April 27, 2016

Four New Hooked Wool Drawings


2016 #5, hand dyed wool and egg tempera on linen, 17 1/2 x 16 in.


When I am working on studies for new hooked wool drawings, a theme sometimes emerges; with this group it might be "line and shape". Each work has a line––or double line––of hooked wool along with painted and/or hooked shapes. Above, two divided circles, half painted and half hooked, are held together with the blue line of a square.


2016 #6, hand dyed wool and egg tempera on linen, 15 x 12 in.


A curved line touches the point of a yellow rectangle, while a second line encloses an implied oval.


2016 #7, hand dyed wool and egg tempera on linen, 2 panels each 16 x 7 in.


Double-lined circle and oval float on blue fields in this diptych. The curved outlines of the blue against the unpainted linen are different in each panel, creating an offbeat rhythm.


2016 #8, hand dyed wool and egg tempera on linen, 17 3/4 x 18 in.


A thin oval plays off against dense curved shapes inscribed within rectangles. Of course there is always the question the balance of all elements: color, line, shape, and their relationship to the surface of unpainted linen. All artmaking is a juggling act.


9 comments:

  1. Each invites meditation and thought.
    More sacred geometry.
    I enjoy the process of seeing them.

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    Replies
    1. Thanks, JBS; you comments are much appreciated.

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    2. Meditation and the optical-system combine to produce wonderful results.
      Dues must be paid to experience it...who is going to gaze at a work long enough, rather than rush through a gallery, to thoughtfully combine analysis of geometry with retina-after-images?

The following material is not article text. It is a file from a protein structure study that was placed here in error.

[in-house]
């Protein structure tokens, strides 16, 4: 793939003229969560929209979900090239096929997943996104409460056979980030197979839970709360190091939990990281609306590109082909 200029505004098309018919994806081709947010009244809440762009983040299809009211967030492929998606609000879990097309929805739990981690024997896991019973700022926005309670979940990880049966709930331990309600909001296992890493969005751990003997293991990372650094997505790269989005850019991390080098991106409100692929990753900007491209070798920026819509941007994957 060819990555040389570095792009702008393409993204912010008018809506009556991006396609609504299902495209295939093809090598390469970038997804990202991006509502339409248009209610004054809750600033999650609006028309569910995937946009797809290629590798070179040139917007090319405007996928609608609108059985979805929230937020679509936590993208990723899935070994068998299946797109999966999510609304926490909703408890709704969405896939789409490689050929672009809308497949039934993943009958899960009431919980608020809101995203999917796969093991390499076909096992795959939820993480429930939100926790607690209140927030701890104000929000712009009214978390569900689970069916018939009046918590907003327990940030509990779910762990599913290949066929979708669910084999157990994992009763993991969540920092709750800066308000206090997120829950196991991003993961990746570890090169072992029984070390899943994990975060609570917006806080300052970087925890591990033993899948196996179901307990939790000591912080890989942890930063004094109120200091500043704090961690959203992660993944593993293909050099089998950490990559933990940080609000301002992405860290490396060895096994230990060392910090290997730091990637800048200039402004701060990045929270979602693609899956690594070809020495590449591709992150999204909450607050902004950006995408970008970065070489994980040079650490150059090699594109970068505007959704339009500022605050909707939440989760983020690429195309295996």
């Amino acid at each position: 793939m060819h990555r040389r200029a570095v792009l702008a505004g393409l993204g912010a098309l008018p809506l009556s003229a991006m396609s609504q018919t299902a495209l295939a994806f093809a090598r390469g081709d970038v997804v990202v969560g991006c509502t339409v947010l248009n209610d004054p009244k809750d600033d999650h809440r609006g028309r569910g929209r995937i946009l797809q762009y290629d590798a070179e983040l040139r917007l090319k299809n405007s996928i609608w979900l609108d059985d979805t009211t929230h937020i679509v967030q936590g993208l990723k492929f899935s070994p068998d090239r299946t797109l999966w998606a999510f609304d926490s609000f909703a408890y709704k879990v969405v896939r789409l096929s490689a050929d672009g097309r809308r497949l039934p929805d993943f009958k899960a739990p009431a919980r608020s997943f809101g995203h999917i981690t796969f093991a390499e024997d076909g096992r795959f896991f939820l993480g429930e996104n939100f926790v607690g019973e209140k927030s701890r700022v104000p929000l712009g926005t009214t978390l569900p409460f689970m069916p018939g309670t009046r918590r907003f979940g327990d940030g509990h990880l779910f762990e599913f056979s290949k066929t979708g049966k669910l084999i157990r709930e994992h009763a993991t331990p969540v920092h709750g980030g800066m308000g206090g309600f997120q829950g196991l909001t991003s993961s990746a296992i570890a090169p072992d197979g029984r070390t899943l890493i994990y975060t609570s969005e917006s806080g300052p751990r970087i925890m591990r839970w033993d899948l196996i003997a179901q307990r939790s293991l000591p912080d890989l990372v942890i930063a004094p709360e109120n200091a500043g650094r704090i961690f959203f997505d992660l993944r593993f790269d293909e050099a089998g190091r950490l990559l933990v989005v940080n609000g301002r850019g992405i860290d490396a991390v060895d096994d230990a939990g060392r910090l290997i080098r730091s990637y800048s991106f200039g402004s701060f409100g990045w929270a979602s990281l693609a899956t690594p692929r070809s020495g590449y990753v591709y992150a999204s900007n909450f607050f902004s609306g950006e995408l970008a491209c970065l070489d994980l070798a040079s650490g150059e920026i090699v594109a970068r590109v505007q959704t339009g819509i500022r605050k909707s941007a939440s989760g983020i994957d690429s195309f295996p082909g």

Me.
      When I am not too lazy.
      #5 produces, among so many other things, great magenta and yellow latent-images...the "real" and [what do you call them?] "imaginary" images enter into a dance over the field.
      Of course, all visual images do it, but the pure and simple are the easiest to catch.

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    3. Thank you for that extended comment. We all tend to be lazy too much of the time to really look. Of course what you experience on a screen will be different from seeing the work in actuality.

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    4. I'll never forget my first dues-paying...twenty minutes before a large reds-and-yellows Rothko. Then the show really started.
      That's not all-that-long, when I consider the fact that it took three days on the Appalachian Trail before my retinas calmed-down enough for real vision to kick in.

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